In 1992, Michael McCarthy visited his doctor hoping for answers. McCarthy had been feeling sick for years—fatigued, with aching joints and pain in his abdomen.
“They said, ‘By the way, you have hepatitis C,’” McCarthy recalls. “I said, ‘What’s that?’ And they said, ‘Don’t worry, it’ll take years to kill you.’”
McCarthy is among thousands of hemophiliacs who used blood transfusions for decades to manage his disorder. And he, along with thousands of other Canadians during the major 1980s tainted blood crisis, contracted something far worse than what he was trying to treat.
Now, a company that pays for plasma donations is looking to set up in New Brunswick, reigniting this decades-old ethical debate on blood.
In the 1980s, the Red Cross controlled Canada’s blood supply. The organization was slow to implement donor screening and blood testing regulations. As a result, more than 30,000 Canadians were infected with hepatitis C and HIV from blood transfusions.
After investigating the scandal, the Krever Inquiry recommended, in 1993, that the Canadian Blood Services be founded, and that all blood donations be made voluntarily—no more paid donations. It’s a seemingly small move, but it has drastically improved the blood supply.
“Most people who sell their blood plasma are from vulnerable populations, having a difficult time, or they’re students,” explains Kat Lanteigne, co-founder of BloodWatch.org, a non-profit advocating for voluntary blood donations. “They’re more inspired or willing to cut corners because they need the money.” And when plasma donation centres were paying for donations, Lanteigne says, they targeted these demographics.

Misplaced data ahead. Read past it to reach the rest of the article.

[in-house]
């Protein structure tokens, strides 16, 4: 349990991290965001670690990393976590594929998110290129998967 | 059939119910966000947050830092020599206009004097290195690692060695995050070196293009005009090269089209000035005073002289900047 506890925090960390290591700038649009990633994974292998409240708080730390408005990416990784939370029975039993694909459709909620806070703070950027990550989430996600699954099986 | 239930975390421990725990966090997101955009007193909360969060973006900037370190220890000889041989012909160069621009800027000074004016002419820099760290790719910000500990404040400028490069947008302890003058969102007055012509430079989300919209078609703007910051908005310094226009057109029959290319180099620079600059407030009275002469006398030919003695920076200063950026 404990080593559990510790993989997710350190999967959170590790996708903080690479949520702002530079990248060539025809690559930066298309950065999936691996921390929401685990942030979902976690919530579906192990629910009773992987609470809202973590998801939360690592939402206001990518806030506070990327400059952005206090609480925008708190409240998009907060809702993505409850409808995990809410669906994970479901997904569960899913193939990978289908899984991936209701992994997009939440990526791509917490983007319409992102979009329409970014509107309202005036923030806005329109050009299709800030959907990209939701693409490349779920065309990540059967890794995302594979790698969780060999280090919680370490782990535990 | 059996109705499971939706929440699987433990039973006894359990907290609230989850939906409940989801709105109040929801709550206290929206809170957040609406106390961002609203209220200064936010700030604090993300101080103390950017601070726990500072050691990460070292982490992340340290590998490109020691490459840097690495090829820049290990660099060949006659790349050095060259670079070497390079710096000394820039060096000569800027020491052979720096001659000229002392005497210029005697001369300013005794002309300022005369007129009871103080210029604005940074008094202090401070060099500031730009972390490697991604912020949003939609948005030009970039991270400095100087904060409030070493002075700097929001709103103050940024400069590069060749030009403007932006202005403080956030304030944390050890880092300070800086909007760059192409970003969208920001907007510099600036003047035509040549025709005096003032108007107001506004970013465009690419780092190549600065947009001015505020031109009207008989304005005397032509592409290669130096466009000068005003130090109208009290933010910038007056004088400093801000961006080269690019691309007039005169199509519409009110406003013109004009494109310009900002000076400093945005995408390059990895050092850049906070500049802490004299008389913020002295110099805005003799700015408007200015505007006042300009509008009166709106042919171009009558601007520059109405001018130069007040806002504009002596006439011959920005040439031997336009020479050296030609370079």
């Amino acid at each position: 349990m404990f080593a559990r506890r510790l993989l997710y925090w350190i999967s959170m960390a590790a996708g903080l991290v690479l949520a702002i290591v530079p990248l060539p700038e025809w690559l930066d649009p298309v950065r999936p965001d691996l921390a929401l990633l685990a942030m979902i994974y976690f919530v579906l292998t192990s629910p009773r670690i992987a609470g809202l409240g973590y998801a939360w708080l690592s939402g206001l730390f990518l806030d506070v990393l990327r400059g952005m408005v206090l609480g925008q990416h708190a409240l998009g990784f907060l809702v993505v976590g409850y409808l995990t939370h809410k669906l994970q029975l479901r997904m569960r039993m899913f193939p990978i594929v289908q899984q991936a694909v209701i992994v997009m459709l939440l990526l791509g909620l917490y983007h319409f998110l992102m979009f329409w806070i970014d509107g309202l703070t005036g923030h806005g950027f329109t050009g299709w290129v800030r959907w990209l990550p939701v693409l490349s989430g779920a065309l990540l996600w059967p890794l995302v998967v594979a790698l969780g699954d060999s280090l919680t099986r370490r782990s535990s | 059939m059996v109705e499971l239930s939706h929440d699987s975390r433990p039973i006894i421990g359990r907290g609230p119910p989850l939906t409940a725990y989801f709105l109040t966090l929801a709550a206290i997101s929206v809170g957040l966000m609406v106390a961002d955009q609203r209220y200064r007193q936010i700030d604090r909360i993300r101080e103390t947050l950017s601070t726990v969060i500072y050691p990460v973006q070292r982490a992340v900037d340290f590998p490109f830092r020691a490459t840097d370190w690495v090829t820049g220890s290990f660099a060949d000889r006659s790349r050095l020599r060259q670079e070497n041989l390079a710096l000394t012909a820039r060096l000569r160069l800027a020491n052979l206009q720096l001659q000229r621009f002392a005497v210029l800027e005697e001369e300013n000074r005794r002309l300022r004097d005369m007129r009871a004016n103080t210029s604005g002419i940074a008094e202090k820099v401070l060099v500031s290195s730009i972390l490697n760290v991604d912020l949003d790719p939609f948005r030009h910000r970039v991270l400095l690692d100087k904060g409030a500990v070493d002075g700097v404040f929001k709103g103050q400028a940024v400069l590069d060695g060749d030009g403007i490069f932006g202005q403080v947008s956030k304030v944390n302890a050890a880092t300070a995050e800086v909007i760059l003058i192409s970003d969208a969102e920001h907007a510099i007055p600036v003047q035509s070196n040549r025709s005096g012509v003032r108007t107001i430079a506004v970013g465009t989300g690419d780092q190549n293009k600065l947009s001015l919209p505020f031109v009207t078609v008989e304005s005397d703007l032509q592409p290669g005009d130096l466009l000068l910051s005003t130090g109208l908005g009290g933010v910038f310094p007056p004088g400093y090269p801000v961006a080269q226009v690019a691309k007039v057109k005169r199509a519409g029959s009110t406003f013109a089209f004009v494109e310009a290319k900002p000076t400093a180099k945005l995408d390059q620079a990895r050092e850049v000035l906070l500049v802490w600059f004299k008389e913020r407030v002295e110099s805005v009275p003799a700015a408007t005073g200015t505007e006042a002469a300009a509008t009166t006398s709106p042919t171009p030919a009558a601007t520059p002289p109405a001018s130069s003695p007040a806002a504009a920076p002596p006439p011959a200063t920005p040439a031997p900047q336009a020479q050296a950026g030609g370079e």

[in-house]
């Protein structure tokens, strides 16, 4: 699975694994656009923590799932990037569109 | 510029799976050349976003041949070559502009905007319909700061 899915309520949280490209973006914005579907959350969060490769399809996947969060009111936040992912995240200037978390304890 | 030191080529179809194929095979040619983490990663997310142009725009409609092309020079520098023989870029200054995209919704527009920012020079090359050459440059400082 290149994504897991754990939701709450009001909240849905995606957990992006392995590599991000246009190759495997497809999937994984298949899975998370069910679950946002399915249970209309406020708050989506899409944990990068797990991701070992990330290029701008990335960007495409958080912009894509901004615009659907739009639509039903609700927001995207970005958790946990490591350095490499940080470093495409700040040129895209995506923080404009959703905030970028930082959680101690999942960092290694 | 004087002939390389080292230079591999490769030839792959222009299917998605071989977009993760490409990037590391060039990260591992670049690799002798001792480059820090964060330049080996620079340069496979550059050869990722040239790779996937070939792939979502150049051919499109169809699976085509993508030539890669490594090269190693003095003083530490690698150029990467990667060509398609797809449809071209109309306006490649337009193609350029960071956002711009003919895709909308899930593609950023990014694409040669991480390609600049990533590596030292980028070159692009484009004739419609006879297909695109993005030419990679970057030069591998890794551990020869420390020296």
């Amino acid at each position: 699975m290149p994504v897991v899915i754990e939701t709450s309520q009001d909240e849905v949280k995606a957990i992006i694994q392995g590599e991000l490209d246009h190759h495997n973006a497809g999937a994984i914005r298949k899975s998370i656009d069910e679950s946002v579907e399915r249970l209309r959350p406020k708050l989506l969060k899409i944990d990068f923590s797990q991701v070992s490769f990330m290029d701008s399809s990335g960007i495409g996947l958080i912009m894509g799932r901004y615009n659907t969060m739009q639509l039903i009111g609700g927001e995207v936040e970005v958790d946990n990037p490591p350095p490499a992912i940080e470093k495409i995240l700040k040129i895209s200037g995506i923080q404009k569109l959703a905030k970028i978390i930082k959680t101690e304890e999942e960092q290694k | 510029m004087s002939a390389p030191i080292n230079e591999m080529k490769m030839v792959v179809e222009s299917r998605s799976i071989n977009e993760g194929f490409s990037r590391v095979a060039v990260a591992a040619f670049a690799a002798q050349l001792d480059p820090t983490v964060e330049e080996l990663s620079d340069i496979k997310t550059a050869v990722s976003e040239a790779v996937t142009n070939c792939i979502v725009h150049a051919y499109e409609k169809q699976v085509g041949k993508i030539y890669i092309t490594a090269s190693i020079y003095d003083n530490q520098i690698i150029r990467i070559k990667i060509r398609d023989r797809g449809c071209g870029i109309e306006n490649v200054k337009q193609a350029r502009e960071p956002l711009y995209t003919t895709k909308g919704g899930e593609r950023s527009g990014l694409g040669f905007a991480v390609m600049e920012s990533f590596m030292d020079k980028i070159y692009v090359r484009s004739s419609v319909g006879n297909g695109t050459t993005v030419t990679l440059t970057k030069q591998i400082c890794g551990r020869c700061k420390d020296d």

Canadian Plasma Resources (CPR), which pays its donors, set up shop in Saskatchewan in early 2016, and is eyeing New Brunswick next; Health Minister Victor Boudreau has so far welcomed the idea.
Lanteigne says this could lead to catastrophe. In addition to health concerns, studies from the European Blood Alliance show that once people expect payment for donations, only one in six
people will donate voluntarily.
Health Canada issued CPR a licence, but it’s up to individual provinces to allow the company to operate. Meanwhile, the World Health Organization advises against paid donations, and is advocating for 100 percent voluntary donations of plasma and tissue by 2020.
For McCarthy, it’s too high a risk: “This is a not-so-gentle reminder that we can’t forget the lessons learned in the past.”